Courseography is designed to complement and replace how you source new course ideas and attract new instructors.
When making the decision to use a new piece of software or service, you’ll need to determine how to integrate it into your existing workflow. It should be able to create an efficiency by saving time and help you generate revenue.
Who are the types of learning providers who should use Courseography?
Schools or providers who offer a program or service where they sell courses or training to a community of learners. Most, if not all, of the courses offered through these providers listed below are not-for-credit and taught purely for enrichment or personal/professional growth.
These providers may include, but are not limited to:
University Extension Programs
Community College Continuing Education Divisions
Adult Education Schools & Centers
Parks & Recreation Departments
Corporate Learning & Development Teams
After-School Enrichment or Summer Camp Programs
Human Resource Departments
Small Training Businesses
How might these providers implement Courseography into their existing workflow?
Most of these types of schools, organizations, and companies I’ve listed will likely have some sort of funnel to source ideas and attract new instructors. Some providers will likely have a passive course proposal process where they will send out a call for proposals and encourage prospective instructors to submit their course or speaking idea within a given time frame.
One of the core goals of Courseography is to help learning providers move from a passive based recruitment process to an active one. The provider who is able to move aggressively to find new course topics and locate the individuals who can teach them will have a greater likelihood of earning revenue to support their program or business.
There are a couple of ways providers can use Courseography. Let’s discuss them now.
Complement Your Existing Course Recruitment Process
This type of integration and usage is the most simple. As a learning provider, you may already have a system of collecting course proposals that works for you. By adding Courseography as a complement to what you already do, you’ll be able to round out your course catalog by filling in the gaps that may exist.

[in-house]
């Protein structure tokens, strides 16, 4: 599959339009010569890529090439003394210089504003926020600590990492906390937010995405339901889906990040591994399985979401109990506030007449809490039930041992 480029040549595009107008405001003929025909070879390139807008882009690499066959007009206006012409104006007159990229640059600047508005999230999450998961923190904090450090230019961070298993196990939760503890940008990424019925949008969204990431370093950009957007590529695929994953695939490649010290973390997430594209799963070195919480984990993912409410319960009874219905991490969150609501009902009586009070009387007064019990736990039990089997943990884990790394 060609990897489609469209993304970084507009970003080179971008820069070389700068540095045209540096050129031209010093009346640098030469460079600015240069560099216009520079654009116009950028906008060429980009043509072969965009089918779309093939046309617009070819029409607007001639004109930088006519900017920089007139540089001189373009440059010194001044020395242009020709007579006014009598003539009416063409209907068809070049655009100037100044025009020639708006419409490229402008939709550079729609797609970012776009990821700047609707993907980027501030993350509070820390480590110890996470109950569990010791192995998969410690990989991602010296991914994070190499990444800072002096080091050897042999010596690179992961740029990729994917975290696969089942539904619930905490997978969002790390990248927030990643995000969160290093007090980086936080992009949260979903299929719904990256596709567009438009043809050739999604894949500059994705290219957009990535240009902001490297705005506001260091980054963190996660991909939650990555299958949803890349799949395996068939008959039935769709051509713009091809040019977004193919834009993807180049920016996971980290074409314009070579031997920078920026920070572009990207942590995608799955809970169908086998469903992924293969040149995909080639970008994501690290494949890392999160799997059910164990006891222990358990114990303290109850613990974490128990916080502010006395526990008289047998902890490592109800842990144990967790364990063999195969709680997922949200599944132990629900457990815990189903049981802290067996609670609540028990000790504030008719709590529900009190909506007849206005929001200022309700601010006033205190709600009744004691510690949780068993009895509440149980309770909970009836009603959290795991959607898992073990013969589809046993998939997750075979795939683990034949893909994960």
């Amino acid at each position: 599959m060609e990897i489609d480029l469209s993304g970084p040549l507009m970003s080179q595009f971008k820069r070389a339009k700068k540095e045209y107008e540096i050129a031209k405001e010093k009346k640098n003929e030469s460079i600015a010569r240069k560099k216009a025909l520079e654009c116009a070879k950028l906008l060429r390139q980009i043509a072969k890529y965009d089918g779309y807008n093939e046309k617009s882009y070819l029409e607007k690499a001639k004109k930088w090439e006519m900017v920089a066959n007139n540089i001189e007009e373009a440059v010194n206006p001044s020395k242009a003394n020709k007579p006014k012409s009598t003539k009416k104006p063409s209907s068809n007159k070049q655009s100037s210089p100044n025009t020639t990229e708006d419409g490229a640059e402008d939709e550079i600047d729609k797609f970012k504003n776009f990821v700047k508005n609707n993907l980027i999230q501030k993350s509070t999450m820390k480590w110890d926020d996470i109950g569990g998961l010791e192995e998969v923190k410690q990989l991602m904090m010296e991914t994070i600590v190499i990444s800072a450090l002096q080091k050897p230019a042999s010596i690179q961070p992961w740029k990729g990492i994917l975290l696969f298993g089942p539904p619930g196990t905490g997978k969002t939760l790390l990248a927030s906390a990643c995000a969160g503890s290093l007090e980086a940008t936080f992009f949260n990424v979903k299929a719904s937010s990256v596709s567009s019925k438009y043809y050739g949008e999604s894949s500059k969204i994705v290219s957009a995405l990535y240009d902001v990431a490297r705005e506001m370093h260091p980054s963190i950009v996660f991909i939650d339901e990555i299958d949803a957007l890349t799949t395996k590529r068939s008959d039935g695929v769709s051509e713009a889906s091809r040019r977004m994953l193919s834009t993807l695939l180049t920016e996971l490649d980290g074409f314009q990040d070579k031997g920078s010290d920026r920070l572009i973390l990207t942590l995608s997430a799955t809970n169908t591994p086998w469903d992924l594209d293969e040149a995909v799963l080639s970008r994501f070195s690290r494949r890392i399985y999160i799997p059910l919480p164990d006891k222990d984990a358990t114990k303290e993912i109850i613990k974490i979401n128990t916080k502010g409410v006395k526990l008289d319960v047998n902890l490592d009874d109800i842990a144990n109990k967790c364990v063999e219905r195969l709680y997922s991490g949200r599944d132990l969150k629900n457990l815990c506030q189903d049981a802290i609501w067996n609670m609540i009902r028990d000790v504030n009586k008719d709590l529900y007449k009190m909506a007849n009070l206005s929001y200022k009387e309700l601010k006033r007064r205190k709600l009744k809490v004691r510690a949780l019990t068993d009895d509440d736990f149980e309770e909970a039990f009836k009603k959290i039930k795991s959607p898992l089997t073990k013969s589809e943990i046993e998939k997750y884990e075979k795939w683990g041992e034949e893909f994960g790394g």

Let’s say you’d like to run a course for kids & teens on a specialty topic, but were unsuccessful in finding an instructor to teach. If you use Courseography, you can check to see if there is an instructor who teaches a course in your area by performing a search based on category and location.
Watch this brief demo video on how a learning provider can search and save a course proposal.
Replace Your Existing Course Proposal Workflow
The other alternative is to use Courseography as your sole source for managing your course proposals and searching for new instructors.
For many learning providers who collect course proposals from their own website, the proposal form is usually found as either a:
MS Word Document
Because these forms are not consistent across providers and they may be hard-to-find and difficult to complete for instructors, it may make sense to move your entire course proposal collection process into Courseography where all proposals will be located in one unified space.
You’ll be able to update your existing workflow very easily by:
Listing on your website that each instructor needs to complete a course proposal form on Courseography by a given date.
For existing instructors, you can simply search by their name to locate their proposals and save them directly into your portal.
For new instructors, you can search by keyword, location, category, or instructor name. Once you’ve found course proposals you like, you may save them to your portal and message the instructors for more information, as well as to schedule their course.
Bear in mind, an instructor will also include a short course description, instructor biography, a course outline, their willingness to travel, and an external link to another online profile. You may use these items to determine if a course/instructor is credible before contacting them.
We’ll be providing more tools for learning providers to better search and organize their proposals over the coming months once we’ve received more feedback from users.
If you have any questions or suggestions, please contact us at email@example.com.